Does corruption hinder development?

Does corruption hinder development?

Sam Choon Yin (09/2004)

Prior to the Asian crisis, corruption and a lack of an effective legal framework did not seem to have halted inflows of foreign direct investments (FDIs) to the affected countries. This also appears to be the case, as at today, in China.

            Andrew MacIntyre offers an explanation. Based on his study on Indonesia, he argued that strong expected rates of return on investment had minimised cost associated with corruption. This may seem puzzling since FDIs are often injected for long-term purpose because of the heavy initial capital outlays. Why would the firms be willing to invest in Indonesia despite her seemingly corrupt environment? Wouldn’t that hinders the growth potential of their investment plans in the medium to long term?

To resolve this puzzle, MacIntyre provided two explanations. First, Indonesia’s former President Suharto was able to make sure that the cost of corruption on investors did not get too substantial and drive investments away. He had the ability to ‘monitor the behaviour of his core preferences, thereby minimising agency loss’ (MacIntyre, 2001, p. 26). Second, the political leaders provided a credible commitment about the future political environment to the investment community. The key being the decision to open-up the country’s capital account, and allow full convertibility of rupiah in 1970. This essentially allowed the investors to (1) take their money out of the country if things went wrong, and (2) help discipline the government to act properly. As MacIntyre explained, ‘By allowing capital to move freely, the government was in effect, enabling investors to punish it if the business environment deteriorated. Unlike other aspects of its policy behaviour, this commitment to guarantee an acceptable business environment had strong credibility’ (ibid, p. 39).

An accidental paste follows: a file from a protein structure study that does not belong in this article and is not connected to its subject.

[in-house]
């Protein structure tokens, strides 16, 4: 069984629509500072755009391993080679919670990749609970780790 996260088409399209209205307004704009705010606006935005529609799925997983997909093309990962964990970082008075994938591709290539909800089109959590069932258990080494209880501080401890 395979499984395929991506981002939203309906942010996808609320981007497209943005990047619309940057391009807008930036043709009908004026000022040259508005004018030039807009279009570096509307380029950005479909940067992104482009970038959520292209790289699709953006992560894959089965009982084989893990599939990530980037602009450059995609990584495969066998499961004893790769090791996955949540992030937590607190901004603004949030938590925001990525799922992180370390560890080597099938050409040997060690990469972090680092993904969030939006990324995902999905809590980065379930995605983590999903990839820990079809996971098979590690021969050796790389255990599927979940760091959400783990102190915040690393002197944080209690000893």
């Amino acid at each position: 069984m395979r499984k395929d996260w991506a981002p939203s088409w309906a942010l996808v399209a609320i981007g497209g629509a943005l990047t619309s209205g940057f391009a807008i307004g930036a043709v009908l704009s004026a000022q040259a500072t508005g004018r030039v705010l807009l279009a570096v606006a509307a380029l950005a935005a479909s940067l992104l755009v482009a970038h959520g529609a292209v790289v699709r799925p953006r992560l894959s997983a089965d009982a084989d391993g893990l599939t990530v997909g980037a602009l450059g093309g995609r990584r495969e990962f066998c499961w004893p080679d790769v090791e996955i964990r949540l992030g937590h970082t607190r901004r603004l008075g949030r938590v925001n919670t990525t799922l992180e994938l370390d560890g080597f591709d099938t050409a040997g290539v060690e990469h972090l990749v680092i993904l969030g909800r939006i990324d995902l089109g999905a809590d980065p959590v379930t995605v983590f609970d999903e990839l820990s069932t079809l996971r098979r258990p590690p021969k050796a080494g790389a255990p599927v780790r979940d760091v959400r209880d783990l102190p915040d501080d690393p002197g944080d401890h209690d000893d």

With the benefit of hindsight, a corrupt political regime like the one in Indonesia could not last forever. The Asian crisis revealed flaws in the Indonesian system with the majority subsequently demanding political changes. Poor governance might not be a matter of concern to the majority when the country grew and jobs were plentiful. But it would be difficult to tolerate poor governance any further when crisis hit and people’s lifestyle and economic well being were affected.

            Corruption has been ‘credited’ for promoting entrepreneurship. The reason being that excessive regulations tend to hinder entrepreneurs from emerging and expanding. Corruption offers a solution. By bribing the public officers, one could avoid going through the official procedures and excessive paper work. It is generally true that excessive regulations breed uncertainty. It would be more costly, time consuming and troublesome in this case to get things done in the official way. Mohammad Yunus, founder of the Grameen Bank and the concept on microcredit, understood this (see Yunus, 1999 and He believes that government and foreign aids are generally not helpful in eliminating poverty because they tend to get ‘swollen up’ by public officers along the way. Instead, he believes in providing credit to the poor directly for everyone is a potential entrepreneur, but a lack of capital has prevented the person from taking off.